Project CODEt is an organization founded by high school students in the Northern Virginia region to encourage and foster an interest in computer science through workshops, programs and other activities.
WashingtonExec spoke with Founder and CEO of Project CODEt, Rupali Dhumne.
WashingtonExec: What motivated you to start Project CODEt?
Rupali Dhumne: For the first time, I registered for a computer science course at Thomas Jefferson High School for Science and Technology (TJHSST). I had no programming experience before and had a completely different ideas about the computer science career. I had taken technology courses in middle school, but was always reluctant to pursue programming because of the lack of gender diversity within the course. I constantly worried about whether I would succeed not only because everyone else in the course already seemed highly experienced, but also because I didn’t conform to the stereotypical idea of a programmer.
However, I soon learned that computer science is not just about sitting behind a computer for eight hours a day (as many people would think), but it’s about working in teams to solve a problem and using problem-solving skills to break down a larger challenge into smaller tasks. As I continued learning java, I was pleasantly surprised at how much I enjoyed completing each assignment, which to me was like a puzzle, anxiously waiting to be solved.
As my passion for the subject grew, I chose to embrace all the computer science opportunities around me and was able to find other females like myself who were passionate about computer Science, yet did not conform to the “programmer stereotype.” By experiencing feelings of anxiety firsthand and learning to excel in a field surrounded by gender inequality, I was personally able to break down the social stigmas surrounding computer science and hope to continue my journey as a programmer, educator and activist in the computing field.
I came to the conclusion that the intimidation or reluctance factor that overcomes many girls as they attempt to participate in a male-dominated field stems from a lack of early exposure. And from that societal issue, Project CODEt was born with the goals of early exposure and equality.
WashingtonExec: How was the concept for Project CODEt formed?
Rupali Dhumne: At the beginning of the school year, I was bombarded with questions about my presence in a computer science class. By my sophomore year, I was actively participating in three computer science organizations, out of which two were female-oriented. However, I was quick to notice the lack of gender diversity within the later club and was confused as to why there was a gender-gap, considering the enthusiasm expressed by girls in female-oriented computing clubs.
After searching for an answer, I came to the conclusion that the intimidation or reluctance factor that overcomes many girls as they attempt to participate in a male-dominated field stems from a lack of early exposure. And from that societal issue, Project CODEt was born with the goals of early exposure and equality.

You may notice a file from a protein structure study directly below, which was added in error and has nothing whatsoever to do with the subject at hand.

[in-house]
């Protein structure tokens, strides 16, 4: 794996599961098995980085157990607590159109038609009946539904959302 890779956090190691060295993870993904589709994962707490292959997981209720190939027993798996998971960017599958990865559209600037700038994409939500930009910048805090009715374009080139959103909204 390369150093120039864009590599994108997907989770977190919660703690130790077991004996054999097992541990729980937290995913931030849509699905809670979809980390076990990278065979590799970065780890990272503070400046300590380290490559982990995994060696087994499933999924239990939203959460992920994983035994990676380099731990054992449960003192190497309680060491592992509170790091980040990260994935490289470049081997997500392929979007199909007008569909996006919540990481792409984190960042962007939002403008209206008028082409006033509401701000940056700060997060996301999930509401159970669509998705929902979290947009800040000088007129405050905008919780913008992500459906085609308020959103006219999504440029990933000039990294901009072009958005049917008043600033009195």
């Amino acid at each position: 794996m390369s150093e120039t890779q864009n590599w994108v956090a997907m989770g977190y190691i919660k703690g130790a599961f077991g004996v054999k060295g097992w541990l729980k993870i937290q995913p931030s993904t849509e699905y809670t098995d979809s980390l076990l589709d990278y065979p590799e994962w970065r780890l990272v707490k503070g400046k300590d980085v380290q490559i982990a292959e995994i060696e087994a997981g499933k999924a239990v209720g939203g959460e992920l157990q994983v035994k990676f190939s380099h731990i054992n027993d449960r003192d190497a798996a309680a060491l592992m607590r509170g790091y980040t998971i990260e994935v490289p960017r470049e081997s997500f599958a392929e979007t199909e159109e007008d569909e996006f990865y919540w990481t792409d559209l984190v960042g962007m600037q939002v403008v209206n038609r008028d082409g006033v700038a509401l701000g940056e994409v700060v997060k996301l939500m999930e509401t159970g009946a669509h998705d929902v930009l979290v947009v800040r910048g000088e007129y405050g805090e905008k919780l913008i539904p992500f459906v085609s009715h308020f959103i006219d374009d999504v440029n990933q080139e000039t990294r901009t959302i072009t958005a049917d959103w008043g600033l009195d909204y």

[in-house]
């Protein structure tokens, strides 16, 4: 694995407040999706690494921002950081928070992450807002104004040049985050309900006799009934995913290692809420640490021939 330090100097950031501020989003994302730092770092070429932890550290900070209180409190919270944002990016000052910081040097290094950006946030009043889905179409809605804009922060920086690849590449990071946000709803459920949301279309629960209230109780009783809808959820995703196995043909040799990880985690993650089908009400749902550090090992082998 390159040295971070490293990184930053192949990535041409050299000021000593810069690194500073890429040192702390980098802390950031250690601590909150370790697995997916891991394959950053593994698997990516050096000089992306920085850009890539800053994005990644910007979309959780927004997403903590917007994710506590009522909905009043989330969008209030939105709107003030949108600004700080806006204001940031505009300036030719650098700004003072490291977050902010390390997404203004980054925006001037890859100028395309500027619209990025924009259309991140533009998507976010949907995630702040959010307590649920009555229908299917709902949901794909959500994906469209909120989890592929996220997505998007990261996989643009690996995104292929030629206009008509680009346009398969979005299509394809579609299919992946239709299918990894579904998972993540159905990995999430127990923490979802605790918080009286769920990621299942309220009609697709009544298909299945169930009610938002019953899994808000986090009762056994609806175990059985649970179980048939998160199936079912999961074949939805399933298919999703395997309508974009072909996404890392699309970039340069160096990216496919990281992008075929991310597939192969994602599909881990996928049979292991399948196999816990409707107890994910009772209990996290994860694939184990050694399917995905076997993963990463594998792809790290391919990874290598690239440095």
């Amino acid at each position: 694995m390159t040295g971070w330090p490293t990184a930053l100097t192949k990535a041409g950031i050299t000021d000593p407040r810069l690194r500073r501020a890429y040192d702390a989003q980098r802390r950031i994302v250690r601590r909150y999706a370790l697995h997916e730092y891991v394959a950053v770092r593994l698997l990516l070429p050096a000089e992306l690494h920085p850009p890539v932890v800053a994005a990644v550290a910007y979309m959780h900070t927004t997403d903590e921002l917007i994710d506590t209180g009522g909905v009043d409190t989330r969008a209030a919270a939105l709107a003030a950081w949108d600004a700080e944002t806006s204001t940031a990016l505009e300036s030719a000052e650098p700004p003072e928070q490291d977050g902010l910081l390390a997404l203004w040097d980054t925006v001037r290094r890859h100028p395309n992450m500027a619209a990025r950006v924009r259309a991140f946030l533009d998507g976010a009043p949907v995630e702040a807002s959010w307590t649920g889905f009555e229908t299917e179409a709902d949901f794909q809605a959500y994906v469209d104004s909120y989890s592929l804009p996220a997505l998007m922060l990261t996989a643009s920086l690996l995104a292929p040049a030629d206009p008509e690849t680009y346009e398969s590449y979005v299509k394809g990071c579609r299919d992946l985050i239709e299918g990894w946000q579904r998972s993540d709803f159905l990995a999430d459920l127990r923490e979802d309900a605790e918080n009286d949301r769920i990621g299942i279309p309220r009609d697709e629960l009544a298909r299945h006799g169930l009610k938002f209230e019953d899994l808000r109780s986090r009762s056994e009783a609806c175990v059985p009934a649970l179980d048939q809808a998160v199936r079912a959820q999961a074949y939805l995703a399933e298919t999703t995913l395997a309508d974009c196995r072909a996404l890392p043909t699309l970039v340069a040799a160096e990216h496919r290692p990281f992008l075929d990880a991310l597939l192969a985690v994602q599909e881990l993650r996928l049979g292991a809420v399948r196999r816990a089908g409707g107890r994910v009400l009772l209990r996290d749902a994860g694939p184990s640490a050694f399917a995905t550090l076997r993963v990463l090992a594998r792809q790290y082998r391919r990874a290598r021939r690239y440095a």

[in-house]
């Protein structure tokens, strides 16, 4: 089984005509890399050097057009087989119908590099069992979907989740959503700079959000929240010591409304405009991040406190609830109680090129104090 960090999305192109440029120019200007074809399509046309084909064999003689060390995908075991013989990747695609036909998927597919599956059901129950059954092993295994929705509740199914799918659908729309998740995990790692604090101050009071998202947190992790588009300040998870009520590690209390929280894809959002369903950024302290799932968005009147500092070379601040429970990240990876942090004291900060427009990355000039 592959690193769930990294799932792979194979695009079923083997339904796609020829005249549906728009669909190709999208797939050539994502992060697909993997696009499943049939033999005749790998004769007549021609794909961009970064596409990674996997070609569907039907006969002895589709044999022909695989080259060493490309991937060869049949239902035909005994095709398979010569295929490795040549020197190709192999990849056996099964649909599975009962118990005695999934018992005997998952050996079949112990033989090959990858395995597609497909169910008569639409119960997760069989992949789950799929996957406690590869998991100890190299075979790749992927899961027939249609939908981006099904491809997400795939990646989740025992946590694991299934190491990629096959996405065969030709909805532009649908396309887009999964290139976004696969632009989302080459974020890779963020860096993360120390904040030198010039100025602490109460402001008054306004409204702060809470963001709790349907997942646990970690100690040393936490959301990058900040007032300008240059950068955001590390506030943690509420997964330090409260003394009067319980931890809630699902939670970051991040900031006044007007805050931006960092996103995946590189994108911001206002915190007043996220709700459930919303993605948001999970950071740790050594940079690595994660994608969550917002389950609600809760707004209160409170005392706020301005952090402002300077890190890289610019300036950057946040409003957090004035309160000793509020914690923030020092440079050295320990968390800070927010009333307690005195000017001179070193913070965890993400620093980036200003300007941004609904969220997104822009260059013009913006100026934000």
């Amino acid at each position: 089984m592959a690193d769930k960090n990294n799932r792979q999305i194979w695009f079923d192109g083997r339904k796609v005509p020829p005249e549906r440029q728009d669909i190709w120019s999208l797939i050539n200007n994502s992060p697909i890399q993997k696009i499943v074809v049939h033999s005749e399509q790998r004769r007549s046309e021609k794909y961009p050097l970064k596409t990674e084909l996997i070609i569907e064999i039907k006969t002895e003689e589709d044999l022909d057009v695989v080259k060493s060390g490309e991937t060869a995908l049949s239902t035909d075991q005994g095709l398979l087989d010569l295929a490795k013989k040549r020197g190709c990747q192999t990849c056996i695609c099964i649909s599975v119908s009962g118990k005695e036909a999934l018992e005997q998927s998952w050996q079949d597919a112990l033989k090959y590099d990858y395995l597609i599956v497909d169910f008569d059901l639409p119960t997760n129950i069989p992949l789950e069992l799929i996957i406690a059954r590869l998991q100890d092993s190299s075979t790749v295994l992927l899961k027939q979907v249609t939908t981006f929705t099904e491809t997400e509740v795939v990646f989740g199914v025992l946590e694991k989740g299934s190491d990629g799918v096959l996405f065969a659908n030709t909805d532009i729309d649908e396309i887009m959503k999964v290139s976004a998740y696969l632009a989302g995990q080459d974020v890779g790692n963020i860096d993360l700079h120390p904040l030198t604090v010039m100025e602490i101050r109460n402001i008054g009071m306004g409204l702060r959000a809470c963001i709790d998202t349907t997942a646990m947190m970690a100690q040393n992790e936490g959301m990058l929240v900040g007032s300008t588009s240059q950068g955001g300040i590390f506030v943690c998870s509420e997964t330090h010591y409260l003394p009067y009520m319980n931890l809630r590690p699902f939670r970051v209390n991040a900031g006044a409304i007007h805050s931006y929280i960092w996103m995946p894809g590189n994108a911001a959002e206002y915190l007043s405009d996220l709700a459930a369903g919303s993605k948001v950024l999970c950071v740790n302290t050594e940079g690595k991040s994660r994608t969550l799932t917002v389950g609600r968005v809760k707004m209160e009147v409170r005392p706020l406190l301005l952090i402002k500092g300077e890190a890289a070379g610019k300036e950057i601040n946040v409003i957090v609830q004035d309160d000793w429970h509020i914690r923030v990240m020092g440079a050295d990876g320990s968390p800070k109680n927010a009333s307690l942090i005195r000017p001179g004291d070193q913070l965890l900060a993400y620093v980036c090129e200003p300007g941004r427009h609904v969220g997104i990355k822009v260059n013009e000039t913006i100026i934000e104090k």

By starting a nonprofit organization, I hoped to create an environment in which girls could learn Computer Science alongside boys at an early age, so if they developed an interest in the subject and chose to pursue it throughout their academic career, that intimidation factor would be eradicated, allowing girls and minorities to excel in the field because they would have had experience with the subject beforehand. As I began conducting workshops and approached my friend Eleni Georgiou to help me grow the organization, I realized that participants were often intimidated by the idea of computer science because they had never been exposed to a course like it before, especially one containing elaborate terminology.
In order to develop a more “friendly” technique of teaching the subject, I decided to further the idea that anyone can code and integrate non-STEM subjects and computer science, showing the versatility that comes with learning to code. For example, we formulated the idea of “CS+Art” which combines STEM and art to teach students how to create their own digital artwork using simple programming commands. We hope to further pursue this theme in future workshops, as well as our CODEt Day event for which the theme will be “CS+X,” where we will have workshops involving CS+Art and CS+Fashion.
WashingtonExec: What have you achieved so far, and what is your long term plan?
Rupali Dhumne: During this past summer, the Project CODEt team conducted about 10 workshops in Fairfax, Loudoun and Prince William counties. More than 300 students attended these workshops and learned different topics such as web programming, web design 101, CS+Art and scratch programming. We started reaching out to many school in the Washington, D.C. and nearby counties and expect to organize a CODEt DAY early next year. We were able to gather a team or industry and academic experts who could guide us. We have senior professionals from IBM and DELTEK on our advisory board. Also, we have professors from George Mason University and the College of William & Mary on our advisory board. We were able to start a chapter in London this year. We are also reaching out to potential ambassadors in Germany and India.